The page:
Of course, an even better outcome here would be an (up-front cash) farm-out of non-proved/probable reserves only (since they don’t feature in my valuation at all) – but I suspect this probably won’t happen. At this point, we should also wonder whether PTR’s production difficulties to date might signal a possible re-evaluation of reserves? However, in that scenario, I suspect any reduction in intrinsic value would still offer attractive upside potential – so cash is still the real problem here ultimately…
Price Target: GBP 53.3p
Company: Petroceltic International
Price: GBP 170p
Strikes me Petroceltic might be the Rodney Dangerfield of the Irish resource stock universe – doing just about everything right, but still can’t get no respect! The only real disappointment in the past year’s been on the exploration front, with their Romanian & Black Sea wells coming up dry. However, they should be reporting on their Kurdistan well, Shakrok-1, in the next month or so – in terms of the indicated resource potential, and other exploration news flow from the region, this should be the most promising new prospect for the company by far.
Of course, the real value here is PCI’s stake in the Isarene PSC (which includes the Ain Tsila gas condensate discovery). Earlier this month, the company announced a second farm-out (to Sonatrach) of 18.375% – leaving Sonatrach at 43.375%, Petroceltic at 38.25% & Enel at 18.375%. I prefer a conservative reserves-based approach to valuation, so this will actually reduce my intrinsic value estimate for the moment – but in return the company receives a $20 million completion payment, and obviously there’s substantial future value to be realized from 140 M of carry payments (plus another 20 M of contingent payments). I calculate the Algerian portion of Petroceltic’s reserves (on a net entitlement basis) amounted to 91.1 M boe of proved & 52.1 boe of probable – we’ll now reduce these by 32% (as PCI’s share drops from 56.625% to 38.25%). The balance of reserves (Egypt & Bulgaria) are 22.8 M boe of proved & 7.6 M boe of probable, and I’ll apply my usual $10 & $5 per boe proved & probable in-the-ground valuations.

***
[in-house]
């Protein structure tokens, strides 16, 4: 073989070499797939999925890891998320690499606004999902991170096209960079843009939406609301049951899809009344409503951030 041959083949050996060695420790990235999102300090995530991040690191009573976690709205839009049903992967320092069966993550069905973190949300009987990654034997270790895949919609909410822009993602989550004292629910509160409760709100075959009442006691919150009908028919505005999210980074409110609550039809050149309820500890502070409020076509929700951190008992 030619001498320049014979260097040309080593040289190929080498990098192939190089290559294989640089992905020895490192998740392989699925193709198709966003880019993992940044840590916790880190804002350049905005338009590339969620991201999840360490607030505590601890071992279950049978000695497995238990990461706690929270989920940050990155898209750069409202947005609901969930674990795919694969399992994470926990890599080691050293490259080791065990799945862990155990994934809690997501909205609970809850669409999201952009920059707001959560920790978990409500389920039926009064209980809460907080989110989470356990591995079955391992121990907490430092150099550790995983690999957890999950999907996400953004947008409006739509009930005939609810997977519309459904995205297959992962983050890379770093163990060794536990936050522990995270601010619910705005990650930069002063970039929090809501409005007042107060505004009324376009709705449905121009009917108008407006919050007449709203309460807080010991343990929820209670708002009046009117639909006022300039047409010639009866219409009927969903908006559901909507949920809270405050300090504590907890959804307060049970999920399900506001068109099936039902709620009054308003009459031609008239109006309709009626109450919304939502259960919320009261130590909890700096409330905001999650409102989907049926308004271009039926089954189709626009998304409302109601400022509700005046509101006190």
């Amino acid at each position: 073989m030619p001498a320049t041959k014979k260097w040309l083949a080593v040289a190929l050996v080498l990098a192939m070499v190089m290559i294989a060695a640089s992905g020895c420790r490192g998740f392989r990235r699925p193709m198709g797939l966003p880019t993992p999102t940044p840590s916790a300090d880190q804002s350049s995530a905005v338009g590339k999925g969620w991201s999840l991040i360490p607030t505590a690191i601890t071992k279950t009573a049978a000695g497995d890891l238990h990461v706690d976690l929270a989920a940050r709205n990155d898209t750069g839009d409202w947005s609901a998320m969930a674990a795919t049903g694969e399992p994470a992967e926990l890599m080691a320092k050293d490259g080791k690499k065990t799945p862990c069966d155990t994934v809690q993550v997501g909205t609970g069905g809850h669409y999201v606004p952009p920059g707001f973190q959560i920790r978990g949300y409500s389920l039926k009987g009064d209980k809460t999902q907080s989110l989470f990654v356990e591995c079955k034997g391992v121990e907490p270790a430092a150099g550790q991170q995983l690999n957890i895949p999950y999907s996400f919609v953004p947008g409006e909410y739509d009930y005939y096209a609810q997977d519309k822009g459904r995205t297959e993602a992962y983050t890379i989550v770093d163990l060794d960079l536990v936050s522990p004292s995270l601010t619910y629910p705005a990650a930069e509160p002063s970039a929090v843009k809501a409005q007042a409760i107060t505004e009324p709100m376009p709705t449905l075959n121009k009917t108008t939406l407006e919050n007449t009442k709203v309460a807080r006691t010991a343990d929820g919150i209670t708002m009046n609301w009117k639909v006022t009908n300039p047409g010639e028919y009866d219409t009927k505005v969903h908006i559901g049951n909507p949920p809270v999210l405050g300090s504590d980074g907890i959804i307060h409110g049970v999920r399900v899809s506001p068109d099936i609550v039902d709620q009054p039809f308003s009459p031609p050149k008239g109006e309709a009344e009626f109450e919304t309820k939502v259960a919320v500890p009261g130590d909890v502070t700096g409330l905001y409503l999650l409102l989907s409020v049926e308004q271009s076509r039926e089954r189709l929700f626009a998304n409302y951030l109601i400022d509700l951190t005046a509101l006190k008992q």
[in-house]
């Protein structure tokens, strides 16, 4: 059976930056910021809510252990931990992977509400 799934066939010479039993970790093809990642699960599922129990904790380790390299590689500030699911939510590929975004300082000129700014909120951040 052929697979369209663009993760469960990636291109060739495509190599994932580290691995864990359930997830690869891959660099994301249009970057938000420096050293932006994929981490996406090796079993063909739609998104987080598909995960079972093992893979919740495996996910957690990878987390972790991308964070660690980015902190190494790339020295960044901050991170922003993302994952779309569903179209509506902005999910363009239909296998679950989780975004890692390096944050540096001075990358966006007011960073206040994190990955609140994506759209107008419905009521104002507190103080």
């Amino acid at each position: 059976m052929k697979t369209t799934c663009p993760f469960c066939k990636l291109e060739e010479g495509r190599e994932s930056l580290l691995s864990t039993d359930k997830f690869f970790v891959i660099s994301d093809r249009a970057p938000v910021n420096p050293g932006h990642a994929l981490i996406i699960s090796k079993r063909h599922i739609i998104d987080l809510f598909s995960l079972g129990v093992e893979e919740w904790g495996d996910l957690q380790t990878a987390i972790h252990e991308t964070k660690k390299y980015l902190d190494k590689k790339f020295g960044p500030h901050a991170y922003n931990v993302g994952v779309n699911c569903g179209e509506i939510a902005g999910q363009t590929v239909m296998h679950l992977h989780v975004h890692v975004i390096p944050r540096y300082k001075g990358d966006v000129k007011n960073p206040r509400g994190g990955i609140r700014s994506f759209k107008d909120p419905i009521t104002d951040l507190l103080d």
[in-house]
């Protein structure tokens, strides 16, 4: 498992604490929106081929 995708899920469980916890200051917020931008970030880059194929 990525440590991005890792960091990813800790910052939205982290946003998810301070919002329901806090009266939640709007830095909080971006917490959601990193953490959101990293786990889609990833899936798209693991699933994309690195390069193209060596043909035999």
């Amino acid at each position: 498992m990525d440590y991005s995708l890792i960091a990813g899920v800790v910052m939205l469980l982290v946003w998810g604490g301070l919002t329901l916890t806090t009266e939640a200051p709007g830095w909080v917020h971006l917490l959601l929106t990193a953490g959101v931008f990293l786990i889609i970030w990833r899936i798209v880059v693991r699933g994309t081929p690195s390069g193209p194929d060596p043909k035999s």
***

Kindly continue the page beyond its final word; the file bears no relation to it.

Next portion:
We also have year-end net debt of 246 M from the recent operational update, and a significant reduction in Egyptian receivables to 80 M (of which I’ll include just 50%). Things continue to look pretty good on the cash flow front – LTM net cash generated from operations was 91 M, and management’s indicated a (net) 100 M capex programme for 2014, so I’ll only include a 9 M annual cash burn. Finally, just for luck, let’s throw in the 20 M completion payment from Sonatrach:
(USD (246) M Net Debt – 8.9 M Annual Cash Burn + 80 M Receivables * 50% + 20 M Completion Payment + 84.4 M boe Proved * $10 + 42.8 M boe Probable * $5) / 1.6652 GBP/USD / 176 M Shares = GBP 295p
Petroceltic continues to offer substantial upside. The company has no cash flow or funding issues, it has now locked in over 300 M of carry/payments against its share of Isarene development, and Ain Tsila & Kurdistan both offer the near to medium-term prospect of potentially multiplying current reserves. Now it just needs some respect…